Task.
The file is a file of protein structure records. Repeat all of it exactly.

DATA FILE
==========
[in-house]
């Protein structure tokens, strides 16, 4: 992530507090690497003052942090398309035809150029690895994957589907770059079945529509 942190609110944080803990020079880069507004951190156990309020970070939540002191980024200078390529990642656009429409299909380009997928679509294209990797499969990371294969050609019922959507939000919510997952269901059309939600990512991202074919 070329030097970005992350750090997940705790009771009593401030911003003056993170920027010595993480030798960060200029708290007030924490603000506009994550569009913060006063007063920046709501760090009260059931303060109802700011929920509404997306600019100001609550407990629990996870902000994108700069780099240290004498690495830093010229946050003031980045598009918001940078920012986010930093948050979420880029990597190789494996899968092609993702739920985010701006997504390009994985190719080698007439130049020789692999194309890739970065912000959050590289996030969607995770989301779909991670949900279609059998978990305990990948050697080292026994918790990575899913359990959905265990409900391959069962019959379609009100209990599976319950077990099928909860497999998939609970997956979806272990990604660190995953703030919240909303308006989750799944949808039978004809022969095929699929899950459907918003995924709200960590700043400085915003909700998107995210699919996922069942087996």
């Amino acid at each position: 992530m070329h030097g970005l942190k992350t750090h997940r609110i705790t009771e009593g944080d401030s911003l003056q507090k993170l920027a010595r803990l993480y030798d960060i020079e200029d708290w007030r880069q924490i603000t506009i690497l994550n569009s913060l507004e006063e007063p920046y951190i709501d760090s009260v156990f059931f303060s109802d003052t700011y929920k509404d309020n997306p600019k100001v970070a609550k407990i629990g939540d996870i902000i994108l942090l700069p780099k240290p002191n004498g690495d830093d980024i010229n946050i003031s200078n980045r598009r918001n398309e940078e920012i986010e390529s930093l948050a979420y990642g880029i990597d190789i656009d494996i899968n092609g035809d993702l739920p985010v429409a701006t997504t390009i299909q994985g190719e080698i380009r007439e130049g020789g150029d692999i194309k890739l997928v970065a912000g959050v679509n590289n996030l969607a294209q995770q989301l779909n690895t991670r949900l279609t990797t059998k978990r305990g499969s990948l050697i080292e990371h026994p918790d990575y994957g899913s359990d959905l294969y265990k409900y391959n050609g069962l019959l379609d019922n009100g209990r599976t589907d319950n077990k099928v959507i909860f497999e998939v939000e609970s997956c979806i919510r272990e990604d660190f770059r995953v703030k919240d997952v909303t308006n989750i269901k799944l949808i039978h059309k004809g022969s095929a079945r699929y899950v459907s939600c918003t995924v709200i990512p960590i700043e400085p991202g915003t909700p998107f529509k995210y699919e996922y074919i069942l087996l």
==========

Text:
[in-house]
């Protein structure tokens, strides 16, 4: 992530507090690497003052942090398309035809150029690895994957589907770059079945529509 942190609110944080803990020079880069507004951190156990309020970070939540002191980024200078390529990642656009429409299909380009997928679509294209990797499969990371294969050609019922959507939000919510997952269901059309939600990512991202074919 070329030097970005992350750090997940705790009771009593401030911003003056993170920027010595993480030798960060200029708290007030924490603000506009994550569009913060006063007063920046709501760090009260059931303060109802700011929920509404997306600019100001609550407990629990996870902000994108700069780099240290004498690495830093010229946050003031980045598009918001940078920012986010930093948050979420880029990597190789494996899968092609993702739920985010701006997504390009994985190719080698007439130049020789692999194309890739970065912000959050590289996030969607995770989301779909991670949900279609059998978990305990990948050697080292026994918790990575899913359990959905265990409900391959069962019959379609009100209990599976319950077990099928909860497999998939609970997956979806272990990604660190995953703030919240909303308006989750799944949808039978004809022969095929699929899950459907918003995924709200960590700043400085915003909700998107995210699919996922069942087996």
């Amino acid at each position: 992530m070329h030097g970005l942190k992350t750090h997940r609110i705790t009771e009593g944080d401030s911003l003056q507090k993170l920027a010595r803990l993480y030798d960060i020079e200029d708290w007030r880069q924490i603000t506009i690497l994550n569009s913060l507004e006063e007063p920046y951190i709501d760090s009260v156990f059931f303060s109802d003052t700011y929920k509404d309020n997306p600019k100001v970070a609550k407990i629990g939540d996870i902000i994108l942090l700069p780099k240290p002191n004498g690495d830093d980024i010229n946050i003031s200078n980045r598009r918001n398309e940078e920012i986010e390529s930093l948050a979420y990642g880029i990597d190789i656009d494996i899968n092609g035809d993702l739920p985010v429409a701006t997504t390009i299909q994985g190719e080698i380009r007439e130049g020789g150029d692999i194309k890739l997928v970065a912000g959050v679509n590289n996030l969607a294209q995770q989301l779909n690895t991670r949900l279609t990797t059998k978990r305990g499969s990948l050697i080292e990371h026994p918790d990575y994957g899913s359990d959905l294969y265990k409900y391959n050609g069962l019959l379609d019922n009100g209990r599976t589907d319950n077990k099928v959507i909860f497999e998939v939000e609970s997956c979806i919510r272990e990604d660190f770059r995953v703030k919240d997952v909303t308006n989750i269901k799944l949808i039978h059309k004809g022969s095929a079945r699929y899950v459907s939600c918003t995924v709200i990512p960590i700043e400085p991202g915003t909700p998107f529509k995210y699919e996922y074919i069942l087996l």